There’s a great story in Ben Horowitz’s book, “The Hard Thing About Hard Things”, that I can really relate to. In the book, Horowitz’s company, Opsware, was going to IPO. At the same time, they were going to perform a layoff.
Horowitz was planning on being in New York for the IPO until one of Opsware’s board members, the legendary Bill Campbell, had a chat with him. Campbell told him his responsibility was to be with the employees he was laying off.
Horowitz realized Campbell was right, and he stayed in California to talk with any employee that wanted to talk. That’s how it should be. After all…
It’s your fault that your employees are being let go.
When I read the Horowitz Opsware layoff story, I mumbled to myself, “I had to do the same thing.”
As part of our Series B funding, I had no choice but to perform a layoff. “Raul”, one of our investors was happy I was doing this, and he said, “That is sacrosanct.”
I, on the other hand, was bummed. These were really good people that I was going to let go. Their lives would be changed forever, not because they had done anything wrong, but because I had failed them.
Nothing sucks more than laying people off or firing people except being the person let go.
You should start letting people go at the top of your organization, not the bottom.
My first step was sitting down with Tina, our controller, and figuring out exactly how much money we needed to cut to get to our number. It’s a simple answer, but it’s not a straightforward answer, because you need to factor in the overhead associated with each employee.
After I had the amount of salary we needed to cut, I met with my direct reports as a group. I told them that we needed to cut $1M/year in salary in order for our new funding to last us at least 18 months.
I didn’t want to make the layoff decisions in a silo kind of way. I’d been through that earlier in my career at Micrel.
During the Micrel layoffs, each manager was told they needed to cut at least 15% of their workforce. It didn’t matter whether you were running lean or not, everyone had to cut. Inevitably, management was spared, and it was the entry level employees that were cut.
We were 35 people strong at this point, so everyone in the company knew everyone else. I went around to each of the VPs, except for the one who wasn’t in the meeting (I’ll get back to him in a second), and I asked them if there was anyone that was underperforming.
We ended up with three people. Their terminations would save us $570K. We still had another $430K to go.
“’Tommy’ will be leaving us,” I told the team about our underperforming VP Sales. “That will save us another $250K. We still have to cut one more person.”
The toughest cuts you’ll have to make are where the employee is doing really good work.
Every organization was cut to the bone at this point. The number of employees you need in an engineering company like ours is driven, except for sales and marketing, by the number of engineers you have.
Jeroen, our VP engineering, had cut one underperforming engineer. Jeroen’s cut rippled through the supporting organizations including layout, test engineering, and applications engineering.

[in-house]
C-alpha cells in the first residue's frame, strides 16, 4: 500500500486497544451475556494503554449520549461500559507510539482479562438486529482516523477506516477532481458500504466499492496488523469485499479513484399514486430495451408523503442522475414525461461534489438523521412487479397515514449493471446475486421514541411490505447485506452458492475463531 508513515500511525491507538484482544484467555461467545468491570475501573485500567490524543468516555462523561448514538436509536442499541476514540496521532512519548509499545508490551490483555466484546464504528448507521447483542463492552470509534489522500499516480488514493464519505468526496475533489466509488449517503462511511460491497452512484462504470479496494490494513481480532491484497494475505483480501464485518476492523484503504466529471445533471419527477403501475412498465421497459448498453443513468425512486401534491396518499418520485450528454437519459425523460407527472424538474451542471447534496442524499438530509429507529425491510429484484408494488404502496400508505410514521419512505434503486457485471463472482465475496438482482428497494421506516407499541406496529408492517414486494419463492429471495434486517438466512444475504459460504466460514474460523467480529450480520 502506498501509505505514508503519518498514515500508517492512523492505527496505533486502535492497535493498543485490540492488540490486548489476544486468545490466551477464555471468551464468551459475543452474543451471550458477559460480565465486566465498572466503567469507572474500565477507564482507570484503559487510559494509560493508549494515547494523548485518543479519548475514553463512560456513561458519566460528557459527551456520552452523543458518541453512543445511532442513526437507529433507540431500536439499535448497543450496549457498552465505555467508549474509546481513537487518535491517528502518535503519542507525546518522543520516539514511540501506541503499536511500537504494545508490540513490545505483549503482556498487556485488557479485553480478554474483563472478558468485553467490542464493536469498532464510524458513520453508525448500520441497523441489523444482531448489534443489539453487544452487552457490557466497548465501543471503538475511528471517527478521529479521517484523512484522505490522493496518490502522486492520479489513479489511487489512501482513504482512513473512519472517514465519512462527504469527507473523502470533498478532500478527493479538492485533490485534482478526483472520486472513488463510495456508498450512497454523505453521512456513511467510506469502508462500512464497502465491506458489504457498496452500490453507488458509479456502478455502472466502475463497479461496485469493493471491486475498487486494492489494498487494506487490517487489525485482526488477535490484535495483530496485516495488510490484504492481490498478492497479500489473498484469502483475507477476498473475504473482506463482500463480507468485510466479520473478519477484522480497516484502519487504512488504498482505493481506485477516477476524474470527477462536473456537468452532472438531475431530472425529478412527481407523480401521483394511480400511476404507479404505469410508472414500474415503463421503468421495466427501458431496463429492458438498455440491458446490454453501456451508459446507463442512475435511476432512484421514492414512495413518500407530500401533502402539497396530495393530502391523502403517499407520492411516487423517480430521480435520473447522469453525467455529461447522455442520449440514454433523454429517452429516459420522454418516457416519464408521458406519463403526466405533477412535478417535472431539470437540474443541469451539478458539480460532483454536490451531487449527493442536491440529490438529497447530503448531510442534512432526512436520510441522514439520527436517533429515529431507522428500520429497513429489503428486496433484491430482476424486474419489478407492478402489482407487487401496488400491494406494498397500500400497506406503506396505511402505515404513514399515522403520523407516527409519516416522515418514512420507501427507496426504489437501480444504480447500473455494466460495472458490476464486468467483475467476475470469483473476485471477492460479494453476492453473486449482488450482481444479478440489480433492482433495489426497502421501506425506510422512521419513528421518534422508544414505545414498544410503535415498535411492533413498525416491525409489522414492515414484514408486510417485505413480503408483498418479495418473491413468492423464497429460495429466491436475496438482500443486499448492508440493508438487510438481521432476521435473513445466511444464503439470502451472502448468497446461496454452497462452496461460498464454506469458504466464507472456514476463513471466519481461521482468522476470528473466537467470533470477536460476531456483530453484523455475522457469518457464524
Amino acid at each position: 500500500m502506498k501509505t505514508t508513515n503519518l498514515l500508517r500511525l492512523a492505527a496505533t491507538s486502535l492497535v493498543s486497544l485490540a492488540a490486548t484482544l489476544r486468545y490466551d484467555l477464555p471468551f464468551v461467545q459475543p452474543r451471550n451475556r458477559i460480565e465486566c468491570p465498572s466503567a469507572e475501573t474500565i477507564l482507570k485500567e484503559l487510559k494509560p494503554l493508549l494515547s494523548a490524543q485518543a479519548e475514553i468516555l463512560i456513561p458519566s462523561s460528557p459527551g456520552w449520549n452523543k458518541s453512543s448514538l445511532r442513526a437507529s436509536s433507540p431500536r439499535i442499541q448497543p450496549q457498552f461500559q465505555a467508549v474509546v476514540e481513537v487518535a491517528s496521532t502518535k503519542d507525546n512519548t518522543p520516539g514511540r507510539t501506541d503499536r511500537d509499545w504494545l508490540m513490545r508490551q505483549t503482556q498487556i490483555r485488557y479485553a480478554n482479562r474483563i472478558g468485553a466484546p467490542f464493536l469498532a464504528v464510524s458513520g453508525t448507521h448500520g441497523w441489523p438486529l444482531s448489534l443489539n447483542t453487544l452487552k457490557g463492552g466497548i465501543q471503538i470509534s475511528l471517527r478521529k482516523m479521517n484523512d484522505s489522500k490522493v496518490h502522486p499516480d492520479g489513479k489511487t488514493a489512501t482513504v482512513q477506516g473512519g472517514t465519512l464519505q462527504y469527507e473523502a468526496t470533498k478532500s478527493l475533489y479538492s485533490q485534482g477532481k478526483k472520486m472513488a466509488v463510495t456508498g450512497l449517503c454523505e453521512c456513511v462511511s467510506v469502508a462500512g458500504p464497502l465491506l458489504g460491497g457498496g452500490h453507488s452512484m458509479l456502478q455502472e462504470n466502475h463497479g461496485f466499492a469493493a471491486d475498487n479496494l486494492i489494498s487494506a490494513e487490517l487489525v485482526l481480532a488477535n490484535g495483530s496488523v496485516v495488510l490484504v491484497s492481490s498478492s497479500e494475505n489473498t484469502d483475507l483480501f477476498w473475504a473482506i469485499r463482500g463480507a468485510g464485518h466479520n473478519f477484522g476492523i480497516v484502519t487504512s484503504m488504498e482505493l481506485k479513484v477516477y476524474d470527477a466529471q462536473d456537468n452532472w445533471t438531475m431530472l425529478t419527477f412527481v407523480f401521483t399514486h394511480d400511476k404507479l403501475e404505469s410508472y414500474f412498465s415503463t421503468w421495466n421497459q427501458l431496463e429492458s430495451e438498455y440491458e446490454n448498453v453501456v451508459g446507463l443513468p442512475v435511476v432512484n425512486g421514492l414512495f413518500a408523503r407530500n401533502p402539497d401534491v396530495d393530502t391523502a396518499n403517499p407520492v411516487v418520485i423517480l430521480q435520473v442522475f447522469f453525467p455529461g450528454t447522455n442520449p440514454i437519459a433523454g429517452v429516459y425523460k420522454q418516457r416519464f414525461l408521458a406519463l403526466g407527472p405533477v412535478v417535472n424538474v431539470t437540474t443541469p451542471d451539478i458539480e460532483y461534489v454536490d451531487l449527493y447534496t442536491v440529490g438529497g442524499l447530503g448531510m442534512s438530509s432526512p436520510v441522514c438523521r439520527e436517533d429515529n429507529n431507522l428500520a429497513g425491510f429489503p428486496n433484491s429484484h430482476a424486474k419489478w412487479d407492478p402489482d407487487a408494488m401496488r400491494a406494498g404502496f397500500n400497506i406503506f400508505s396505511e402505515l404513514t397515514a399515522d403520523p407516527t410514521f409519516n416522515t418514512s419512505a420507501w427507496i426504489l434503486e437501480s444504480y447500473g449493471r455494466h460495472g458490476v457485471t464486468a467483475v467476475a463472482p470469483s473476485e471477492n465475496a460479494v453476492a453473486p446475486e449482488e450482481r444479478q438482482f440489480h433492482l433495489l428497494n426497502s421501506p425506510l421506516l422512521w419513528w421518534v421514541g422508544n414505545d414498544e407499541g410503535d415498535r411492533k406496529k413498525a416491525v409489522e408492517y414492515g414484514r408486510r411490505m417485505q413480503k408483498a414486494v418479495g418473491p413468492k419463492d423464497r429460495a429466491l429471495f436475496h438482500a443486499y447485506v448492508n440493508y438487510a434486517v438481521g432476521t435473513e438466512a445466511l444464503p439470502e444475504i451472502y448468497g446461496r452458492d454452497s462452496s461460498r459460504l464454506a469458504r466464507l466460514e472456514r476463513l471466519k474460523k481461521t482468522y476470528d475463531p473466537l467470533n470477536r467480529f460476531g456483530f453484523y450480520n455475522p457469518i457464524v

We had one too many applications engineers, so Adolfo would have to cut one more person. I asked Adolfo who he wanted to cut, and he made the decision.
“When are we executing the layoffs?” Adolfo asked me.
“The day after tomorrow,” I said. “Tina will get the paperwork ready, and I’ll do this with you. Tina will help with the schedule.”
You should be present at every one of the layoffs.
I didn’t sleep much the night before the layoffs. Just like the other times I’d had to let people go, I was dreading this.
I've been fired twice in my career, and I knew how disruptive it is to someone's life when you let them go. No matter what you say or what you do, you can't make the pain of being fired or laid off go away.
But we had to do this. If we didn’t, our funding wouldn’t last long enough, and our chances of success would go way down. That didn’t make it any more pleasant.
So, I sat through five meetings with people that had done everything we’d asked them to do. The worst one was with “James,” one of Jeroen’s design engineers. He asked me if he could come back after we had enough funding.
I cringed. “I’d love to tell you yes, but don’t plan on it. You need to go on with your career like we don’t exist.”
Your work’s not done once you’ve completed the layoffs. You still have to talk with the rest of your team.
As soon as the last layoff was done and the employee had left the building, I met with the rest of the company. I told them we had to lay these people off as a condition of our new funding. I also fell on my sword and said the layoffs were my fault.
I also wanted to reassure the team that there were not going to be any more layoffs. This was it. I then asked the team if they had any questions.
No one had any questions.
I told them that if they wanted to go home and decompress that was fine with me. It was around 11AM. I don’t think anyone went home. But all I could think about was that I still had to be there for another 7 hours.
You can’t help your employees through the pain of being let go over a Zoom call.
“If you’re on this call, you are part of the unlucky group that is being laid off. Your employment here is terminated, effective immediately," Vishal Garg, better.com’s CEO said to the 900 people he was firing.
I heard the call, and I was aghast. Garg completely mishandled the situation, and he deserves all the bad press he’s getting.
In short, Garg wasn’t present for the people he was letting go, like Horowitz was for his employees. Garg and his lieutenants should have fanned out across the world to meet with every employee, face to face, to deliver the news.
Garg can apologize now, but it doesn’t matter. Garg lost his humanity. And you shouldn’t be CEO when you lose your humanity.
Bill Campbell is rolling over in his grave.